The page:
Monday, June 15, 2015

Strange presentiment.

To the valley for our morning walk. When we were here last week the farmers wife wandered over to tell us to stick to the road because they've gone back to old fashioned cattle rearing. The cows are being allowed to wander off to find a quiet spot where they can give birth alone. For the first three or four days the mothers divide their time between grazing with the herd and feeding the carefully hidden calf. After that the young one is introduced to the other mothers who surround it and lick it all over. A prelude to being accepted into the herd. The farmers wife says says this 'natural' way of farming breeds happier, healthier cows. 

The mayor waves me down as we drive into town for the morning croissants. The farmers wife went into hospital on Thursday for an operation ( it seems she was a three pack a day smoker ) and passed away from complications last night. The well rehearsed routines of village life already springing into action. Neighbouring farmers cleaning out pig pens and bringing in feed. A mass on Wednesday afternoon . " You will be there ? " asks the mayor. A wake in the Salle des Fetes afterwards. The mayor is unsettled. The farmers wife with some strange presentiment had phoned him from the ward before going into surgery to ask if there was a place for her in the cemetery. " There is but you won’t be needing it for twenty years " he replied. 

Back at The Rickety Old Farmhouse Sophie can be seen leaping in and out of the back of the builders van. She's carefully checking it to see if there are sandwiches on board.

The enduring rhythms of life in deepest, deepest France profonde. Small dramas too unremarkable for a diary but recorded here because they're too important to be totally forgotten.


  1. The power of community when everyone pulls together is extraordinary
    Sophie searching for the sandwiches reminds me so much of our Mia, happy memories to be cherished

  2. Cattle rearing like that is known as rewilding. It's gaining popularity in the mountain states.
    Alicia and Chloe

  3. Although a shock for all, perhaps a sudden passing, in this case, may have been a blessing. She seemed to know and appeared to be strong to the end.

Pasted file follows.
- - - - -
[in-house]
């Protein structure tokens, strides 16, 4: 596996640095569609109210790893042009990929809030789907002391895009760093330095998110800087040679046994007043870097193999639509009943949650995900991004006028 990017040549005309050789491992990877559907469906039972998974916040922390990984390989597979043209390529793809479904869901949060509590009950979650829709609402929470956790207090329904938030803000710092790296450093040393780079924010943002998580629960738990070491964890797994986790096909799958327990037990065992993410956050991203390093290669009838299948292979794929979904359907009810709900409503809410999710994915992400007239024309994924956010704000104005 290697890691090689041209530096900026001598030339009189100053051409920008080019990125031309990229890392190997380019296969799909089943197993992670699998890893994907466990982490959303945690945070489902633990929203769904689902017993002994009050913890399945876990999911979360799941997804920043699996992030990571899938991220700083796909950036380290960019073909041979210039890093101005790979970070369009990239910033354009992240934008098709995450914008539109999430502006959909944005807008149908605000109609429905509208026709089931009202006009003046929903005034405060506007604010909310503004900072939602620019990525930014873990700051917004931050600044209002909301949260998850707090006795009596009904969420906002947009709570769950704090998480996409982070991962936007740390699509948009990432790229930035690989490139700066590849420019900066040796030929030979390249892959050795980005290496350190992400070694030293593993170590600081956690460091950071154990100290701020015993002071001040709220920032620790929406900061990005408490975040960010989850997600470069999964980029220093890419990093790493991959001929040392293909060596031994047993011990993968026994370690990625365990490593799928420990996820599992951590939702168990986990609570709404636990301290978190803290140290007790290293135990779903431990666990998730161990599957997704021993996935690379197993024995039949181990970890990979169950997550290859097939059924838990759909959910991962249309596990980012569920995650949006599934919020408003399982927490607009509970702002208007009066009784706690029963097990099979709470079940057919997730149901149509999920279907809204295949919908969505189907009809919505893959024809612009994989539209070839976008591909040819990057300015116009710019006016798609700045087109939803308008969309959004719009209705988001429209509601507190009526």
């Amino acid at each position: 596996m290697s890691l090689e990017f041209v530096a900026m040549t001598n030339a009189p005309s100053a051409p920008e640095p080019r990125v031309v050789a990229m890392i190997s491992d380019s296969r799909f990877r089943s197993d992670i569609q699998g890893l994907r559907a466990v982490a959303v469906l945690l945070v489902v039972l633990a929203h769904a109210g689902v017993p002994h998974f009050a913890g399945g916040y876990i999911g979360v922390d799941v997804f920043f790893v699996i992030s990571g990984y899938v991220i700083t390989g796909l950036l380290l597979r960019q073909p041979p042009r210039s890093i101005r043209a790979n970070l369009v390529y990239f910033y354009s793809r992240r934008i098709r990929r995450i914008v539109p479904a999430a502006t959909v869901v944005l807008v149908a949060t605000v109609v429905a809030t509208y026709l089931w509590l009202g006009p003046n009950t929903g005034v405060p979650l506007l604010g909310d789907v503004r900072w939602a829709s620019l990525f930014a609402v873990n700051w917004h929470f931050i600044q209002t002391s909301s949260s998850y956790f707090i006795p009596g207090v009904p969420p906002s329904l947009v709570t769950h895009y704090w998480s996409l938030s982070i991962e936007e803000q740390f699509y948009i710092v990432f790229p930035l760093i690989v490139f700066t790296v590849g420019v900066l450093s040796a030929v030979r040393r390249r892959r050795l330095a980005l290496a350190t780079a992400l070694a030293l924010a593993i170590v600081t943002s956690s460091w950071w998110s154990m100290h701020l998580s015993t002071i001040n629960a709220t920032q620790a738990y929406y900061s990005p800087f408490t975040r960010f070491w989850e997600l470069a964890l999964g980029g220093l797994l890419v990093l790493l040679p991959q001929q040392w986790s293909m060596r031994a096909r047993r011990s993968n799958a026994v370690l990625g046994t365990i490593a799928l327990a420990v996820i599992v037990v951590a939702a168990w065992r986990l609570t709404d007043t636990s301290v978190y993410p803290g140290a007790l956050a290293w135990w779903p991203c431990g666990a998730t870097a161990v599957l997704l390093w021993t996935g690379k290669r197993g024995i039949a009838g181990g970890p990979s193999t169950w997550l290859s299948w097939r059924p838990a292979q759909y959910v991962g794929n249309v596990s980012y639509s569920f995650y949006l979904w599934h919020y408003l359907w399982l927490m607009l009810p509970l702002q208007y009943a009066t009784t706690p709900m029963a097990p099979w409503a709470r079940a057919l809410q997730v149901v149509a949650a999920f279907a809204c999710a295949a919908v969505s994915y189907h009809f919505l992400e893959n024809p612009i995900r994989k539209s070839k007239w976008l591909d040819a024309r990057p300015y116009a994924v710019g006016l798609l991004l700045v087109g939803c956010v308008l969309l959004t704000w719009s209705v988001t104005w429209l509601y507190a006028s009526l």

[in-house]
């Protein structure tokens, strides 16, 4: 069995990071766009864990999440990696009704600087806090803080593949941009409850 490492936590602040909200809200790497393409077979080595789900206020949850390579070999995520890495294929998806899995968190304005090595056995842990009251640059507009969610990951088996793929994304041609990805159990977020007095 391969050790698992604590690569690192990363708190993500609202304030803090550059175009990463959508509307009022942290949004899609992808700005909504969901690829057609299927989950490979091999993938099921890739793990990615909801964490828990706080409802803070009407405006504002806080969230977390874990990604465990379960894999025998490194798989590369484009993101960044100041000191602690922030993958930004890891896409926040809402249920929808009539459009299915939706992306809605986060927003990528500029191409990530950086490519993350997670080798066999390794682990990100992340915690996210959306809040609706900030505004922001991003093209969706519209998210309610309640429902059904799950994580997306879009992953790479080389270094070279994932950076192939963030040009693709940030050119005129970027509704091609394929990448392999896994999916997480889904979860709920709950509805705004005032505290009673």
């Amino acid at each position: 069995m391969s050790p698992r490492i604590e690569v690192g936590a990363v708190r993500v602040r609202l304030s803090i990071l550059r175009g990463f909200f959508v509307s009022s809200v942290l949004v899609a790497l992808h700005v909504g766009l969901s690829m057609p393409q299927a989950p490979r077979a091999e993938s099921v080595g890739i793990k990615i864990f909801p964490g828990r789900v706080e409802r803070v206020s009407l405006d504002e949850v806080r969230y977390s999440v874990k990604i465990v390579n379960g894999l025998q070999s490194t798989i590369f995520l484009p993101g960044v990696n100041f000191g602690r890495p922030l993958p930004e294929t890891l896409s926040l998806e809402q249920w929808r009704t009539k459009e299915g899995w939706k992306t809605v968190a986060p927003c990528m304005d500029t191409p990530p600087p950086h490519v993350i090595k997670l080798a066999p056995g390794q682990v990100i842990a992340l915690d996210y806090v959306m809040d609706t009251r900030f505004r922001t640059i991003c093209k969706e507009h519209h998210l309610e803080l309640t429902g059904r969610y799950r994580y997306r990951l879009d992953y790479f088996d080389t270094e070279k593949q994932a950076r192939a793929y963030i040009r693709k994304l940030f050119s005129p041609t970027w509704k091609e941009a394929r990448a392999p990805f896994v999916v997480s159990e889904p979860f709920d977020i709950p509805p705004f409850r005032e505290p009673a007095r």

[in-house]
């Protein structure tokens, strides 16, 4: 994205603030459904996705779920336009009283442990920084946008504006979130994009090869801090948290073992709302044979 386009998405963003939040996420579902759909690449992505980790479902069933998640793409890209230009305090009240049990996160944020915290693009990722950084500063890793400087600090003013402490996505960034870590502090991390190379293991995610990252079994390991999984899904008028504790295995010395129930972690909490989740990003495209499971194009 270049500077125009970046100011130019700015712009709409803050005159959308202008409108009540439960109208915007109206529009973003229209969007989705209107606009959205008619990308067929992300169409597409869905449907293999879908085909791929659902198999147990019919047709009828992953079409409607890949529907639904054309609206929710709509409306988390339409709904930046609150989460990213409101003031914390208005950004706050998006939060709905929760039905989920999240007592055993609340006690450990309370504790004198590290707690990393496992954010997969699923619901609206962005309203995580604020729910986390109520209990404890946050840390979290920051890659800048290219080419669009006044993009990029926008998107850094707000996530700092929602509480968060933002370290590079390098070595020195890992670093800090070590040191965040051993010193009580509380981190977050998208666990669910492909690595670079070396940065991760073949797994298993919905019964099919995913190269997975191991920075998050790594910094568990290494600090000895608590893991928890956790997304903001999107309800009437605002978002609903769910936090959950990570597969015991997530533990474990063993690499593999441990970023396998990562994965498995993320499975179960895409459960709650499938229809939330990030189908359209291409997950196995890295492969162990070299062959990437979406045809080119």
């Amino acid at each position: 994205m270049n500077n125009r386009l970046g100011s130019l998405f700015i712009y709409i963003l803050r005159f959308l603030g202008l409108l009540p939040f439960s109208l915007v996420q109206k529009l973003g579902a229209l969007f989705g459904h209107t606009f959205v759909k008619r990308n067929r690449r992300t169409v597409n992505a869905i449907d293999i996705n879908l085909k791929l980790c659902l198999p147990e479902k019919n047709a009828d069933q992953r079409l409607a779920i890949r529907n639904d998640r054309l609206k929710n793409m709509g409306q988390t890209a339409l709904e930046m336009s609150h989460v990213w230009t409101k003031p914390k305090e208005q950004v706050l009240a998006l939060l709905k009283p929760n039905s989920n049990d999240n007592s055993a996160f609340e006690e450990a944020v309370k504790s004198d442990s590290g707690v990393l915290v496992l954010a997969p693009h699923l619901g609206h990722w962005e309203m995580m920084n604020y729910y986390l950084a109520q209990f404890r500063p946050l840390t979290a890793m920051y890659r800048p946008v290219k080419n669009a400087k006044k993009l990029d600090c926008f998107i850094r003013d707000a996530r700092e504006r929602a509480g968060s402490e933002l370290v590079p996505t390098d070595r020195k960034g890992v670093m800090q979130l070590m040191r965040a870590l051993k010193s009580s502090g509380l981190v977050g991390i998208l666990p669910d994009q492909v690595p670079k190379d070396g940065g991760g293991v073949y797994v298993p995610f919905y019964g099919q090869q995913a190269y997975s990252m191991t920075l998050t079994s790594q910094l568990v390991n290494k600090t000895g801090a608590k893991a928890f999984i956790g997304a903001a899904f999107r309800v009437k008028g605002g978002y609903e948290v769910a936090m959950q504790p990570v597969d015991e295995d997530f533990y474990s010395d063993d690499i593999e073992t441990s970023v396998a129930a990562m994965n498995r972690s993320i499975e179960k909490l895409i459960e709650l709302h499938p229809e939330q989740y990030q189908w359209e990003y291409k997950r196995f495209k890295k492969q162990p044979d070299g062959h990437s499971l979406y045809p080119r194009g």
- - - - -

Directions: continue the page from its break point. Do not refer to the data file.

Happy to hear that the farmer is trying something to improve the wellbeing of his herd.
    Merlin is rather partial to a sandwich too, given half the chance.

  4. The builders know better than to come to Chez Sophie without sandwiches, but perhaps they are getting craftier at hiding them ! Hope the lads can find time for a round or two of throw the furry fox with Bob.
    Old fashioned cattle rearing sounds perfect, and exactly right for deepest France profonde.

  5. Much too important to be forgotten. How sad for the farmer and for the community and for the cows. Who knew that's how cows preferred to give birth? I have a degree (from the dark ages) in Wool and Pastoral Sciences and I had no idea. She was their champion. Thank you for letting me know.

  6. I like the sound of the old fashioned cattle rearing.

  7. From my experiences, people seem to have a sense of their time's end. Either they have something else medically that's been going on with them that they haven't told their doctors or it is something their doctors may be aware of but not to its full extent. . Sometimes it just that feeling of impending doom that frequently proves correct. I wonder if her family or doctor knows her whole medical story.

  8. So sorry to hear about the farmer's wife....she obviously knew that her time was drawing near.....may she rest in peace.
    When you walk by the herd of cows, you will certainly remember her and the nice little birthing story that she shared with you for the last.
    I agree with Kari in that we seem to have some sense that we are leaving this world...when my brother passed, he sent my mother out to buy bread (insisted that she leave at that moment) and he passed in her absence.